Thanks Filip. Very helpful, including the swatch download. (Now I won’t have to carry around my cut out T-shirt samples, since I travel a lot!) But quick question. Assume we’re building in Illustrator, in RGB already, and we’re using “fills” of backgrounds created from the RGB colors you specify. Then exporting as PNG directly from illustrator. That workflow should already be color correct, yes? (Essentially, there’s not CMYK in this process, as it’s all built from RGB colors based on your exact color specs…)

    Thanks! -Jason
    @thenomadexperiment

  2. Tj

    Thank you for the article. I much prefer this format rather than the instructional videos. I do have a couple of questions though.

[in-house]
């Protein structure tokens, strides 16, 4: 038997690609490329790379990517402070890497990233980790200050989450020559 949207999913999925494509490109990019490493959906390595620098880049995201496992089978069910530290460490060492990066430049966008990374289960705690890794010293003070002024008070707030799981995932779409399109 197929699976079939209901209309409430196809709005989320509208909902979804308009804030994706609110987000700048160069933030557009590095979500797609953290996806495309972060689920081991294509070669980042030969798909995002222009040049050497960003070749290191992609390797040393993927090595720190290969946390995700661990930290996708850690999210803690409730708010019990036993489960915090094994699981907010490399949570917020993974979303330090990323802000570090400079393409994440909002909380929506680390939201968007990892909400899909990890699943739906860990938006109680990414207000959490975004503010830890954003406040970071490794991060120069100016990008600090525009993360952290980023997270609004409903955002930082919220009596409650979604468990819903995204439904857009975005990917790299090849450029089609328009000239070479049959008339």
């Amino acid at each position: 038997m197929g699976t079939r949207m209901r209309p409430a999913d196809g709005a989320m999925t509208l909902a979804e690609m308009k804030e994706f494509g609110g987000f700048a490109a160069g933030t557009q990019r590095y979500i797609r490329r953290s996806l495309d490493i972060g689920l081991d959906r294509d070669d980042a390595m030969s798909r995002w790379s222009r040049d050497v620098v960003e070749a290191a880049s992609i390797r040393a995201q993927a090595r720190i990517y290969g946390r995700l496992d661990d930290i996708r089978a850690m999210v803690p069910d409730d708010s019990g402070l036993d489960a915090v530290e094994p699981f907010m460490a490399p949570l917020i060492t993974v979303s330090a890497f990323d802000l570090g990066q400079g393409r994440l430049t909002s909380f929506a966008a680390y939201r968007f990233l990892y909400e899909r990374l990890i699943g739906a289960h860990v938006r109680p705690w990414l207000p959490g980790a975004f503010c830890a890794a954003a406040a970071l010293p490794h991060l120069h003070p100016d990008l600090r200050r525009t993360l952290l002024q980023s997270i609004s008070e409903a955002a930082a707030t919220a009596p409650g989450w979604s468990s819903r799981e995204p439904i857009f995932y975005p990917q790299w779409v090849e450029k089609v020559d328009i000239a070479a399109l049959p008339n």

Is the PNG file the only file type that is accepted?
    If so, why? If you are converting these files back to a CMYK format, why not accept vector files already in CMYK?
    I am grateful for the electronic color swatch samples and for the printed versions. I found it difficult to find and order them. The links for the white shirt, black shirt, etc. were helpful but once you click on one and start the order for it you cannot get back to those links to easily put one of the other products in the same order. I still don’t know how to order one of the swatch samples without using those links.
    Wouldn’t it be helpful to have a swatch sample matrix that shows these RBG colors with their closest CMYK colors? As it is, if there is any depth to the design you are creating, it is a lot of work to have to go back and color correct into RGB values when you know that you are going to turn right around and turn it back into CMYK.